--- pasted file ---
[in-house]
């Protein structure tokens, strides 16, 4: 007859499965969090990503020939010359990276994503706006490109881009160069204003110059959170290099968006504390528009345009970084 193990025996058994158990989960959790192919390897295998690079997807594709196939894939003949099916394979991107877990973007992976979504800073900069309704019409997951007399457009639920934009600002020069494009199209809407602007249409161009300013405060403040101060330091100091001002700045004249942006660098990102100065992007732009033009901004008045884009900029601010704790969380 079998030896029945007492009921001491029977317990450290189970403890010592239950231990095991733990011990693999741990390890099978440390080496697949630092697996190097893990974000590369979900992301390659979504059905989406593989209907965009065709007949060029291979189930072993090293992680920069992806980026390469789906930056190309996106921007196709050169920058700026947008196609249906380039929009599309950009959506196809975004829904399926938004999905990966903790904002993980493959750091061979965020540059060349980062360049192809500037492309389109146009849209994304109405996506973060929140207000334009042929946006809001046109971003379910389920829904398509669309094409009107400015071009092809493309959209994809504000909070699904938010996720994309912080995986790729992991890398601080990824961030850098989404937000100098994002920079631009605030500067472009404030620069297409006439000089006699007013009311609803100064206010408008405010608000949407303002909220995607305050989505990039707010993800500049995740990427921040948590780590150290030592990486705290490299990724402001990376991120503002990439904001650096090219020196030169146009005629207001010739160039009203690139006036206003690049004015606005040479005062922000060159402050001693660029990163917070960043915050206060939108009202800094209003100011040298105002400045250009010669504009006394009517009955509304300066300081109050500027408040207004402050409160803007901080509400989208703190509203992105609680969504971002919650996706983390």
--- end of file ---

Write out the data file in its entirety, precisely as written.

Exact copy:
[in-house]
């Protein structure tokens, strides 16, 4: 007859499965969090990503020939010359990276994503706006490109881009160069204003110059959170290099968006504390528009345009970084 193990025996058994158990989960959790192919390897295998690079997807594709196939894939003949099916394979991107877990973007992976979504800073900069309704019409997951007399457009639920934009600002020069494009199209809407602007249409161009300013405060403040101060330091100091001002700045004249942006660098990102100065992007732009033009901004008045884009900029601010704790969380 079998030896029945007492009921001491029977317990450290189970403890010592239950231990095991733990011990693999741990390890099978440390080496697949630092697996190097893990974000590369979900992301390659979504059905989406593989209907965009065709007949060029291979189930072993090293992680920069992806980026390469789906930056190309996106921007196709050169920058700026947008196609249906380039929009599309950009959506196809975004829904399926938004999905990966903790904002993980493959750091061979965020540059060349980062360049192809500037492309389109146009849209994304109405996506973060929140207000334009042929946006809001046109971003379910389920829904398509669309094409009107400015071009092809493309959209994809504000909070699904938010996720994309912080995986790729992991890398601080990824961030850098989404937000100098994002920079631009605030500067472009404030620069297409006439000089006699007013009311609803100064206010408008405010608000949407303002909220995607305050989505990039707010993800500049995740990427921040948590780590150290030592990486705290490299990724402001990376991120503002990439904001650096090219020196030169146009005629207001010739160039009203690139006036206003690049004015606005040479005062922000060159402050001693660029990163917070960043915050206060939108009202800094209003100011040298105002400045250009010669504009006394009517009955509304300066300081109050500027408040207004402050409160803007901080509400989208703190509203992105609680969504971002919650996706983390």